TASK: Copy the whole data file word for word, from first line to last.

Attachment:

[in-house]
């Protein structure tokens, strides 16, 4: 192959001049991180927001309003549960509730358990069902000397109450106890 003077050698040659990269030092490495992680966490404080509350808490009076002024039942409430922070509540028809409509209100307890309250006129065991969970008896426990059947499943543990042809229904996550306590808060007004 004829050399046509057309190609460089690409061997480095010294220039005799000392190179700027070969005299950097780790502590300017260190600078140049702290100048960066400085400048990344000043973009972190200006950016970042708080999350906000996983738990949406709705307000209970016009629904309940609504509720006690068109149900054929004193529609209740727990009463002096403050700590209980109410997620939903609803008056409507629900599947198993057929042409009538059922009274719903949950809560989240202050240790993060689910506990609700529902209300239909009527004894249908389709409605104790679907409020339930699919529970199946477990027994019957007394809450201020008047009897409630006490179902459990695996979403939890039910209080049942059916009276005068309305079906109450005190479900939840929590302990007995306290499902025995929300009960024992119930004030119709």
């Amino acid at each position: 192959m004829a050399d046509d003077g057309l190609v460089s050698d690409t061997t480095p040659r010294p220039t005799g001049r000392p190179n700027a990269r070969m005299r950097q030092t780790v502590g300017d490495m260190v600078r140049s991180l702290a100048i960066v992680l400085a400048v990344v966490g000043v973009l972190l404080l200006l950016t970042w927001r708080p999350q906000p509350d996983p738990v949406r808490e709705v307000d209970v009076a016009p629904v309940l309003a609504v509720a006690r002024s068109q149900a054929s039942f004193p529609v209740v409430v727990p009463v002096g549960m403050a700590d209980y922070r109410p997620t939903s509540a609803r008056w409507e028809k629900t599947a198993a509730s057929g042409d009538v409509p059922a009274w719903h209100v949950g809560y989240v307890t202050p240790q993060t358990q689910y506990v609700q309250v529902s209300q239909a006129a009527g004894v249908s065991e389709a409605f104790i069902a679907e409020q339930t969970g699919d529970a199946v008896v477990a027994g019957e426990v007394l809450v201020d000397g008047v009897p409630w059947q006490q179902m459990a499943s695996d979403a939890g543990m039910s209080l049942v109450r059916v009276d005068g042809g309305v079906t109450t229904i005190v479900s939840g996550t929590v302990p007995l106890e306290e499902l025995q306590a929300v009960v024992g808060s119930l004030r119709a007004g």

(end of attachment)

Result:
[in-house]
């Protein structure tokens, strides 16, 4: 192959001049991180927001309003549960509730358990069902000397109450106890 003077050698040659990269030092490495992680966490404080509350808490009076002024039942409430922070509540028809409509209100307890309250006129065991969970008896426990059947499943543990042809229904996550306590808060007004 004829050399046509057309190609460089690409061997480095010294220039005799000392190179700027070969005299950097780790502590300017260190600078140049702290100048960066400085400048990344000043973009972190200006950016970042708080999350906000996983738990949406709705307000209970016009629904309940609504509720006690068109149900054929004193529609209740727990009463002096403050700590209980109410997620939903609803008056409507629900599947198993057929042409009538059922009274719903949950809560989240202050240790993060689910506990609700529902209300239909009527004894249908389709409605104790679907409020339930699919529970199946477990027994019957007394809450201020008047009897409630006490179902459990695996979403939890039910209080049942059916009276005068309305079906109450005190479900939840929590302990007995306290499902025995929300009960024992119930004030119709």
């Amino acid at each position: 192959m004829a050399d046509d003077g057309l190609v460089s050698d690409t061997t480095p040659r010294p220039t005799g001049r000392p190179n700027a990269r070969m005299r950097q030092t780790v502590g300017d490495m260190v600078r140049s991180l702290a100048i960066v992680l400085a400048v990344v966490g000043v973009l972190l404080l200006l950016t970042w927001r708080p999350q906000p509350d996983p738990v949406r808490e709705v307000d209970v009076a016009p629904v309940l309003a609504v509720a006690r002024s068109q149900a054929s039942f004193p529609v209740v409430v727990p009463v002096g549960m403050a700590d209980y922070r109410p997620t939903s509540a609803r008056w409507e028809k629900t599947a198993a509730s057929g042409d009538v409509p059922a009274w719903h209100v949950g809560y989240v307890t202050p240790q993060t358990q689910y506990v609700q309250v529902s209300q239909a006129a009527g004894v249908s065991e389709a409605f104790i069902a679907e409020q339930t969970g699919d529970a199946v008896v477990a027994g019957e426990v007394l809450v201020d000397g008047v009897p409630w059947q006490q179902m459990a499943s695996d979403a939890g543990m039910s209080l049942v109450r059916v009276d005068g042809g309305v079906t109450t229904i005190v479900s939840g996550t929590v302990p007995l106890e306290e499902l025995q306590a929300v009960v024992g808060s119930l004030r119709a007004g």